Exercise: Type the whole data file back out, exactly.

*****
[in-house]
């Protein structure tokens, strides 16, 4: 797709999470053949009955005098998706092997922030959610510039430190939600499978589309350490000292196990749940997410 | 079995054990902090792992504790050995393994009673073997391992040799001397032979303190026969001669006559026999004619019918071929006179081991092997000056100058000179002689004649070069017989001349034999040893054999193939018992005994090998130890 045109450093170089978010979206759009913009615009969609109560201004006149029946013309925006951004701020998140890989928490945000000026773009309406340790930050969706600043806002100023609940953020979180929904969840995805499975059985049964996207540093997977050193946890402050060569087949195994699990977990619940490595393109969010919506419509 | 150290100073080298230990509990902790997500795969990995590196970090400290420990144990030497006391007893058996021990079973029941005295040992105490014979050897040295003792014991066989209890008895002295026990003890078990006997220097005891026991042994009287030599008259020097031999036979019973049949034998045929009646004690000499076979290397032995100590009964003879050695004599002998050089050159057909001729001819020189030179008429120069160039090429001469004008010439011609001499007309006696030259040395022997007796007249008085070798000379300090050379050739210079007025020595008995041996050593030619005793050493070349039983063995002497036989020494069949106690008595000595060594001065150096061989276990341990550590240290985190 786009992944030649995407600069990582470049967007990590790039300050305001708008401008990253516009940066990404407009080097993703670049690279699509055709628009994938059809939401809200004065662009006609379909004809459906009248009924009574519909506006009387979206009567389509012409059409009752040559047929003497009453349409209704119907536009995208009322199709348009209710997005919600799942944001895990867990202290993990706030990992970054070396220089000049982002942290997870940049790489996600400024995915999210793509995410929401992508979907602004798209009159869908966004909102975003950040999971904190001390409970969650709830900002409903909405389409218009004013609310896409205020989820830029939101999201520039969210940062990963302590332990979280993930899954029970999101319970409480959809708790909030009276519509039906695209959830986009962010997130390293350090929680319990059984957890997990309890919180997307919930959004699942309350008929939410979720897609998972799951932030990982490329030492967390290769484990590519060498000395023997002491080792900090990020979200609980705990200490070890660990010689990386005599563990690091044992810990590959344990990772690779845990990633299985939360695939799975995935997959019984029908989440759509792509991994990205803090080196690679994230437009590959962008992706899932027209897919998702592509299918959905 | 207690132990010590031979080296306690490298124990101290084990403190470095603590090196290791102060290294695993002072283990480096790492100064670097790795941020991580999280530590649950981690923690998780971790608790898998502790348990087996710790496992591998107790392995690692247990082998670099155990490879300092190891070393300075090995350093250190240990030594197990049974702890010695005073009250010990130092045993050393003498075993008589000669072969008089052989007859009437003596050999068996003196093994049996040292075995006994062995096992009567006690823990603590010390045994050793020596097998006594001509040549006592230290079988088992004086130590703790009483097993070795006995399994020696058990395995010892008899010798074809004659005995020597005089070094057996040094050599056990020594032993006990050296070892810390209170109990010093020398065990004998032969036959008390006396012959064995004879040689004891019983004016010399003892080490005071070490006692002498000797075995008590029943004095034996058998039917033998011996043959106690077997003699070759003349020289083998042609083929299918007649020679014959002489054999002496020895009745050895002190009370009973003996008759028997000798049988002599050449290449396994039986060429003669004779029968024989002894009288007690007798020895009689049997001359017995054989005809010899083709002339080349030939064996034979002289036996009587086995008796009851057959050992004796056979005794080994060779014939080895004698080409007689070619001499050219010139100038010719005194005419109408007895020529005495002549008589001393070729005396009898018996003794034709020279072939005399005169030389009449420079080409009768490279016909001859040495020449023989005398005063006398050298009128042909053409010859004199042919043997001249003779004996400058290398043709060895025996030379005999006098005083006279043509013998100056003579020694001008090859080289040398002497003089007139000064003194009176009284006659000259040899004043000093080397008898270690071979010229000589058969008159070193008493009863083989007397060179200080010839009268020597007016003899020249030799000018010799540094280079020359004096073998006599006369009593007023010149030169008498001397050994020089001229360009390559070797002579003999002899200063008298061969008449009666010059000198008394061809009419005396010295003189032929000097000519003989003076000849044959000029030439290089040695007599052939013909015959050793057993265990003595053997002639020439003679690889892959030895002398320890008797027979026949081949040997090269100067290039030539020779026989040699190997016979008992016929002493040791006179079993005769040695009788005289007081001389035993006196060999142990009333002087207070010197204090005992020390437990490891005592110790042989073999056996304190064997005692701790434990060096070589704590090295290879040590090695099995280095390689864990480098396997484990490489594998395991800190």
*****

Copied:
[in-house]
């Protein structure tokens, strides 16, 4: 797709999470053949009955005098998706092997922030959610510039430190939600499978589309350490000292196990749940997410 | 079995054990902090792992504790050995393994009673073997391992040799001397032979303190026969001669006559026999004619019918071929006179081991092997000056100058000179002689004649070069017989001349034999040893054999193939018992005994090998130890 045109450093170089978010979206759009913009615009969609109560201004006149029946013309925006951004701020998140890989928490945000000026773009309406340790930050969706600043806002100023609940953020979180929904969840995805499975059985049964996207540093997977050193946890402050060569087949195994699990977990619940490595393109969010919506419509 | 150290100073080298230990509990902790997500795969990995590196970090400290420990144990030497006391007893058996021990079973029941005295040992105490014979050897040295003792014991066989209890008895002295026990003890078990006997220097005891026991042994009287030599008259020097031999036979019973049949034998045929009646004690000499076979290397032995100590009964003879050695004599002998050089050159057909001729001819020189030179008429120069160039090429001469004008010439011609001499007309006696030259040395022997007796007249008085070798000379300090050379050739210079007025020595008995041996050593030619005793050493070349039983063995002497036989020494069949106690008595000595060594001065150096061989276990341990550590240290985190 786009992944030649995407600069990582470049967007990590790039300050305001708008401008990253516009940066990404407009080097993703670049690279699509055709628009994938059809939401809200004065662009006609379909004809459906009248009924009574519909506006009387979206009567389509012409059409009752040559047929003497009453349409209704119907536009995208009322199709348009209710997005919600799942944001895990867990202290993990706030990992970054070396220089000049982002942290997870940049790489996600400024995915999210793509995410929401992508979907602004798209009159869908966004909102975003950040999971904190001390409970969650709830900002409903909405389409218009004013609310896409205020989820830029939101999201520039969210940062990963302590332990979280993930899954029970999101319970409480959809708790909030009276519509039906695209959830986009962010997130390293350090929680319990059984957890997990309890919180997307919930959004699942309350008929939410979720897609998972799951932030990982490329030492967390290769484990590519060498000395023997002491080792900090990020979200609980705990200490070890660990010689990386005599563990690091044992810990590959344990990772690779845990990633299985939360695939799975995935997959019984029908989440759509792509991994990205803090080196690679994230437009590959962008992706899932027209897919998702592509299918959905 | 207690132990010590031979080296306690490298124990101290084990403190470095603590090196290791102060290294695993002072283990480096790492100064670097790795941020991580999280530590649950981690923690998780971790608790898998502790348990087996710790496992591998107790392995690692247990082998670099155990490879300092190891070393300075090995350093250190240990030594197990049974702890010695005073009250010990130092045993050393003498075993008589000669072969008089052989007859009437003596050999068996003196093994049996040292075995006994062995096992009567006690823990603590010390045994050793020596097998006594001509040549006592230290079988088992004086130590703790009483097993070795006995399994020696058990395995010892008899010798074809004659005995020597005089070094057996040094050599056990020594032993006990050296070892810390209170109990010093020398065990004998032969036959008390006396012959064995004879040689004891019983004016010399003892080490005071070490006692002498000797075995008590029943004095034996058998039917033998011996043959106690077997003699070759003349020289083998042609083929299918007649020679014959002489054999002496020895009745050895002190009370009973003996008759028997000798049988002599050449290449396994039986060429003669004779029968024989002894009288007690007798020895009689049997001359017995054989005809010899083709002339080349030939064996034979002289036996009587086995008796009851057959050992004796056979005794080994060779014939080895004698080409007689070619001499050219010139100038010719005194005419109408007895020529005495002549008589001393070729005396009898018996003794034709020279072939005399005169030389009449420079080409009768490279016909001859040495020449023989005398005063006398050298009128042909053409010859004199042919043997001249003779004996400058290398043709060895025996030379005999006098005083006279043509013998100056003579020694001008090859080289040398002497003089007139000064003194009176009284006659000259040899004043000093080397008898270690071979010229000589058969008159070193008493009863083989007397060179200080010839009268020597007016003899020249030799000018010799540094280079020359004096073998006599006369009593007023010149030169008498001397050994020089001229360009390559070797002579003999002899200063008298061969008449009666010059000198008394061809009419005396010295003189032929000097000519003989003076000849044959000029030439290089040695007599052939013909015959050793057993265990003595053997002639020439003679690889892959030895002398320890008797027979026949081949040997090269100067290039030539020779026989040699190997016979008992016929002493040791006179079993005769040695009788005289007081001389035993006196060999142990009333002087207070010197204090005992020390437990490891005592110790042989073999056996304190064997005692701790434990060096070589704590090295290879040590090695099995280095390689864990480098396997484990490489594998395991800190």